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Giants blow a lead, rob a walk off, finally beat the Dodgers in extra innings

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Sometimes you need a practice three-run lead to blow before the real deal.

MLB: San Francisco Giants at Los Angeles Dodgers Jayne Kamin-Oncea-USA TODAY Sports

The San Francisco Giants played their most chaotic and ludicrous game of the season on Friday night, but the good news is that they won.

Now I’m going to skip the the first seven innings, because the eighth inning until the end of the game contained more drama and shenanigans than most weeks of baseball. The “last time, on innings one through seven” mini-recap is that Anthony DeSclafani was markedly better (but not all that good) than the last time he faced the Los Angeles Dodgers, Steven Duggar homered, and the teams were tied 2-2 when the eighth inning rolled around.

Even though they were tied, it was hard to think the Giants would win because ... well ... you watched the first four games, presumably. But they rallied, with LaMonte Wade Jr. — who reached base four times — getting hit by a pitch, and Mike Yastrzemski drawing a walk.

That brought up Buster Posey. Buster Posey who is reinvigorated and seems to have his superstar access pass renewed for a few more years.

On the surface, it appeared that Posey did the thing that you most love when he does: beat LA. He put a ball over the fence, silenced the crowd at Chavez Ravine, and gave the Giants a 5-2 lead. It was beautiful, even if my brain is still conditioned to 2018-19 Posey and was sure it was going to die on the warning track.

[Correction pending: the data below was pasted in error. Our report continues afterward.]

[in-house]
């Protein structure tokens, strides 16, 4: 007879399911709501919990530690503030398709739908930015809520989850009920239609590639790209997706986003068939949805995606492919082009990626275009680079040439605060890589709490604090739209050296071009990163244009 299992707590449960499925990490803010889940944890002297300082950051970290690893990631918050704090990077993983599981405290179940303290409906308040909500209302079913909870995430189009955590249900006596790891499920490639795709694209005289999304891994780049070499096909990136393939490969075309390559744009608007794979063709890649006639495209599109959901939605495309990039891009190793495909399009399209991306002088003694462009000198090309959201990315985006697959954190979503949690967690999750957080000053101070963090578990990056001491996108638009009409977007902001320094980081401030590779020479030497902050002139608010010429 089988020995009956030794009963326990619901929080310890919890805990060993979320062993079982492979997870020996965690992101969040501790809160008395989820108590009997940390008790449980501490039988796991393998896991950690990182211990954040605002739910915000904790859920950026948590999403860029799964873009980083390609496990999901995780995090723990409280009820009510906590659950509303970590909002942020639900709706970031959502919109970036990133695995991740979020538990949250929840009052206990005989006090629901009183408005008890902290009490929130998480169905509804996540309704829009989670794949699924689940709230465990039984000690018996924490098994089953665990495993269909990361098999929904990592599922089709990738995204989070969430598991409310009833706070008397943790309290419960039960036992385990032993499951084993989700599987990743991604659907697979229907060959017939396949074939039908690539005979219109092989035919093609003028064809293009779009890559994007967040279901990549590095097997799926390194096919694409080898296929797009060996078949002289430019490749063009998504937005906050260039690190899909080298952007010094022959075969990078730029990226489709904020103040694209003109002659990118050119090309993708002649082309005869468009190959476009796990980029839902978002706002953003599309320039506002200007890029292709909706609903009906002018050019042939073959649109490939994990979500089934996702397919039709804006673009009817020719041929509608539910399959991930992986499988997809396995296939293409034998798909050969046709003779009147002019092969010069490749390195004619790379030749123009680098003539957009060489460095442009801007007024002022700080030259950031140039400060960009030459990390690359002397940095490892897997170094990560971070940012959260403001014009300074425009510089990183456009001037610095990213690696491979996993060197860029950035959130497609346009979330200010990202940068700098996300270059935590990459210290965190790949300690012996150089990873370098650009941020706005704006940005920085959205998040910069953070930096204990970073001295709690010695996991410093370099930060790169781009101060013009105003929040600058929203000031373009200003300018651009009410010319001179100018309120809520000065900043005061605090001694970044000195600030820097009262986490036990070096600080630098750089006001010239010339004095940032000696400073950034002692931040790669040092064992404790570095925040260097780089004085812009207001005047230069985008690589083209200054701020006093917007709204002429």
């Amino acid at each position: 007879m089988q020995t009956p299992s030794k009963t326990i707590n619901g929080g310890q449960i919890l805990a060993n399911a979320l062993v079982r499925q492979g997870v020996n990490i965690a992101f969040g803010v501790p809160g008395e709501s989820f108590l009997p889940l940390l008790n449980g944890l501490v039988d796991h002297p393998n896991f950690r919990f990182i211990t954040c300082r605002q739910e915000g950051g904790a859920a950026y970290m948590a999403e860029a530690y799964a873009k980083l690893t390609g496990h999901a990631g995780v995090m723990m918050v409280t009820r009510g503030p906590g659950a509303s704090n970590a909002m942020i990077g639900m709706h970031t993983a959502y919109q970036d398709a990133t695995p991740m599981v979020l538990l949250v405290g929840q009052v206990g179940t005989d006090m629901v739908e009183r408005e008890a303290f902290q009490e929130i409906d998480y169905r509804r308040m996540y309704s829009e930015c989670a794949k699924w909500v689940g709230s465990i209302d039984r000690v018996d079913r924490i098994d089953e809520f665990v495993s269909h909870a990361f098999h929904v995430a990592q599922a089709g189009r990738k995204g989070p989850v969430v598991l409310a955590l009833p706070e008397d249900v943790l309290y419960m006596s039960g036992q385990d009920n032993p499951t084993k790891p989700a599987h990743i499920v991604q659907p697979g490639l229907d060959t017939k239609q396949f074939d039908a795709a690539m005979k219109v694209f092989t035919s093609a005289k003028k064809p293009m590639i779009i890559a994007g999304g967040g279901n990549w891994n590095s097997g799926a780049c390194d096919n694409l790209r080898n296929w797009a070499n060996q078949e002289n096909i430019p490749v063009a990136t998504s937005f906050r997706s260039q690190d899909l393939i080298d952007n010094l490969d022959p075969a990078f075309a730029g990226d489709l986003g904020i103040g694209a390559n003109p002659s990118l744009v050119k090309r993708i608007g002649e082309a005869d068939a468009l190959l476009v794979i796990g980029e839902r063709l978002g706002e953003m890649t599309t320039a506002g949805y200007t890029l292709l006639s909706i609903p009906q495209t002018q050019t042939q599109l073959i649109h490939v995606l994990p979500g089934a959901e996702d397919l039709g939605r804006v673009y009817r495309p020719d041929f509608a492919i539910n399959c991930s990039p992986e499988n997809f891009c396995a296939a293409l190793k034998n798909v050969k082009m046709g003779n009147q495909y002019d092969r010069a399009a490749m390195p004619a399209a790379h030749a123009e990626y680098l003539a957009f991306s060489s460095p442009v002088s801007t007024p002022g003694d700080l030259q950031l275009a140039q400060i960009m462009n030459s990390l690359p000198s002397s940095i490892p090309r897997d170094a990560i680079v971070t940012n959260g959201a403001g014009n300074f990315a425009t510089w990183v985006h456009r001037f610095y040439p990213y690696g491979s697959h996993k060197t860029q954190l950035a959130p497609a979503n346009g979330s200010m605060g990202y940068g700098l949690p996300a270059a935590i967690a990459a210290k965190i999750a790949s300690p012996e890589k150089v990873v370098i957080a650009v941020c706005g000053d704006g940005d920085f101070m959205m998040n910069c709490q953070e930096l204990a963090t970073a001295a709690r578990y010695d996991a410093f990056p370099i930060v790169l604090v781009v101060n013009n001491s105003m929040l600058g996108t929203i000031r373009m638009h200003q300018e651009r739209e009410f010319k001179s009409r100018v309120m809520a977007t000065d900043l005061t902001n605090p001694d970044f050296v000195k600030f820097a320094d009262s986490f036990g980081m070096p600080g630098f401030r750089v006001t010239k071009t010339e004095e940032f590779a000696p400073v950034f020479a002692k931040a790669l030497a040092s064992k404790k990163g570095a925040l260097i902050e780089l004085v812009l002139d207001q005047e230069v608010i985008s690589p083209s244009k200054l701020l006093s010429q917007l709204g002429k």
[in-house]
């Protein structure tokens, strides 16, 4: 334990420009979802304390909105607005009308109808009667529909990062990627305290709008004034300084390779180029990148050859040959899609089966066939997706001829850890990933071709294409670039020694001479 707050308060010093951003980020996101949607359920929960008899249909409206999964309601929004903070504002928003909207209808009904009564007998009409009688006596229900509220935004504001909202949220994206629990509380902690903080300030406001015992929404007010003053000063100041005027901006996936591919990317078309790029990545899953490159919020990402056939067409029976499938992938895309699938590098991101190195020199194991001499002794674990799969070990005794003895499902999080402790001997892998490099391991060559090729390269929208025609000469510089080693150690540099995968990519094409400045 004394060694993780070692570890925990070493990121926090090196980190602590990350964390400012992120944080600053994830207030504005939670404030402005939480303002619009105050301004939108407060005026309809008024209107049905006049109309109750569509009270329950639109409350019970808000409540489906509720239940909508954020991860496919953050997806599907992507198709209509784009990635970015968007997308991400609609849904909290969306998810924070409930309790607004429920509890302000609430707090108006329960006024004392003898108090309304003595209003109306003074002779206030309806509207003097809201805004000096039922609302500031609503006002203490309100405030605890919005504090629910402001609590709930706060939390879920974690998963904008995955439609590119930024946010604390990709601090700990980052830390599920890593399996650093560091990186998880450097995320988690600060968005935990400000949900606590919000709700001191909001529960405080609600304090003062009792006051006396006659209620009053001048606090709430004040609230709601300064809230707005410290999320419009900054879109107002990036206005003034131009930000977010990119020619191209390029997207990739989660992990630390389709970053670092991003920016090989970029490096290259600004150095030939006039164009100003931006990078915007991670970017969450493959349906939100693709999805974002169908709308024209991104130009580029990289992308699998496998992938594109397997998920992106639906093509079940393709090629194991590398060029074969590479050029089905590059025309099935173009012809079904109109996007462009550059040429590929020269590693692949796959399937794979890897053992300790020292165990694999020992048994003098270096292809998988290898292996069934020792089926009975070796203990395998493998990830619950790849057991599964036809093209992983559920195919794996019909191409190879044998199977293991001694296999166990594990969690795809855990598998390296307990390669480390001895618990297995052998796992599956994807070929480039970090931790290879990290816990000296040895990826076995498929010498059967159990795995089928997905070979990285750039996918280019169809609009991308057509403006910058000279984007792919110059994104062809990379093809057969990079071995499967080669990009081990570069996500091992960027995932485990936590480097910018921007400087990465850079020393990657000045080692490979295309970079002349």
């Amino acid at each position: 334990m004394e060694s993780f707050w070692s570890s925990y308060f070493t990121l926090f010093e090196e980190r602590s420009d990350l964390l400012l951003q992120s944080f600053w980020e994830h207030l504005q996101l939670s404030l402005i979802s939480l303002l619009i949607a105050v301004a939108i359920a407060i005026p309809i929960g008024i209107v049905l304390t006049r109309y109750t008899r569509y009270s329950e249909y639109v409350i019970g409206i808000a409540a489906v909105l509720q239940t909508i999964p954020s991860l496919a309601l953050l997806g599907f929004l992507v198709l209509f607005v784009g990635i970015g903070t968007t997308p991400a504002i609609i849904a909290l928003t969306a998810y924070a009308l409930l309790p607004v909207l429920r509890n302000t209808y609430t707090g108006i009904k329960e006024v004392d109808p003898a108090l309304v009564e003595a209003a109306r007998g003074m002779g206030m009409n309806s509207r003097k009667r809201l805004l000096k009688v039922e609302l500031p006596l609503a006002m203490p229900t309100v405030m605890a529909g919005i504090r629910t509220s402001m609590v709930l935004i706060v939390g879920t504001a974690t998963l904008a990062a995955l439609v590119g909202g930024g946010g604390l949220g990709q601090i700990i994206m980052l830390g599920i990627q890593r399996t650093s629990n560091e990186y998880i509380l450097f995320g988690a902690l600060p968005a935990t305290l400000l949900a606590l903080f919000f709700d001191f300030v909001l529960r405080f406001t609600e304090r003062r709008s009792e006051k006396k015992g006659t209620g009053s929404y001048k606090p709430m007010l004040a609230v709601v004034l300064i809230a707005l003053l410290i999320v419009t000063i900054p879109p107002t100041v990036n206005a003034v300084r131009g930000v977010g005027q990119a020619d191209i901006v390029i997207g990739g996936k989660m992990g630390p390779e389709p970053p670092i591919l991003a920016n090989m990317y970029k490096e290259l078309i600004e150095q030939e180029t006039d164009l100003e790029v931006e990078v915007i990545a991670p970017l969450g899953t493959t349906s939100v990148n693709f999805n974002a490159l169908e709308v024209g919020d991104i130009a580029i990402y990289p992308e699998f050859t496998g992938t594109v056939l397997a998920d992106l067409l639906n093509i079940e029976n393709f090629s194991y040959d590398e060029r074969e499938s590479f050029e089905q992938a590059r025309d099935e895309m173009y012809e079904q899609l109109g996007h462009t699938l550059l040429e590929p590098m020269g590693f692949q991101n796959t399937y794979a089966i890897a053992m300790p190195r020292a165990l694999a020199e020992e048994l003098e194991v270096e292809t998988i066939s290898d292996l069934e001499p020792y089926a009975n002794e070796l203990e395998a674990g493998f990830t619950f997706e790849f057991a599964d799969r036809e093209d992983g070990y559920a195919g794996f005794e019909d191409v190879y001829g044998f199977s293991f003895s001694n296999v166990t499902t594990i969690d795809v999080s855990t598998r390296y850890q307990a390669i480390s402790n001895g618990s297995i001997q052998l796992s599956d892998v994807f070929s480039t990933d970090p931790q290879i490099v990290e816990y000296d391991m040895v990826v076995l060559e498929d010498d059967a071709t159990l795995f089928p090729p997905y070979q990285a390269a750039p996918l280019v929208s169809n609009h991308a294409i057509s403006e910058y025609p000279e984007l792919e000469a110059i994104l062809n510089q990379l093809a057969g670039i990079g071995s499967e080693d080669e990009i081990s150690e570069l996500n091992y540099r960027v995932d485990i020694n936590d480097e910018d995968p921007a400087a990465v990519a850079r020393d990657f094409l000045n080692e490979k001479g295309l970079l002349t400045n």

Sweet baby Jesus that’s the most aesthetically pleasing swing you’ll find. Let’s watch it again, from a different angle.

Buster Posey go-ahead home runs against the Dodgers are what life is all about. If we can’t have those, then what’s it all been for?

Jake McGee came out for the eighth, and you probably felt some pessimism, because bullpen foibles will do that to you. Never mind the fact that McGee hadn’t given up a run in nearly two weeks, and had only allowed runs in one of his last eight appearance. You were nervous. I get it. I’m not here to invalidate your fears.

McGee invalidated them, though, with a rather smooth inning. The Giants would take a three-run lead into the ninth inning, where they could hand things over to their funky closer whom the Dodgers had yet to face this year.

If you’re hearing that eerie music that they joke about in the State Farm commercials, it’s because the ninth inning did not go as planned.

Let me take a brief interlude to tell a story, because what everyone wants in the middle of a gripping recap about the most thrilling game of the year is a personal anecdote that has nothing to do with baseball. When I was a preteen, my family and I took a road trip to New Mexico, to take my sister to college. We were all vegetarians at the time, and finding good vegetarian options in the American Southwest in a time before smart phones wasn’t the easiest thing in the world.

We stopped at a restaurant, got a table, briefly scanned the menu, and didn’t see anything vegetarian. So when the waitress came over my mom asked, “do you serve anything that’s vegetarian?” The waitress smiled and said, “No ma’am, we sure don’t.”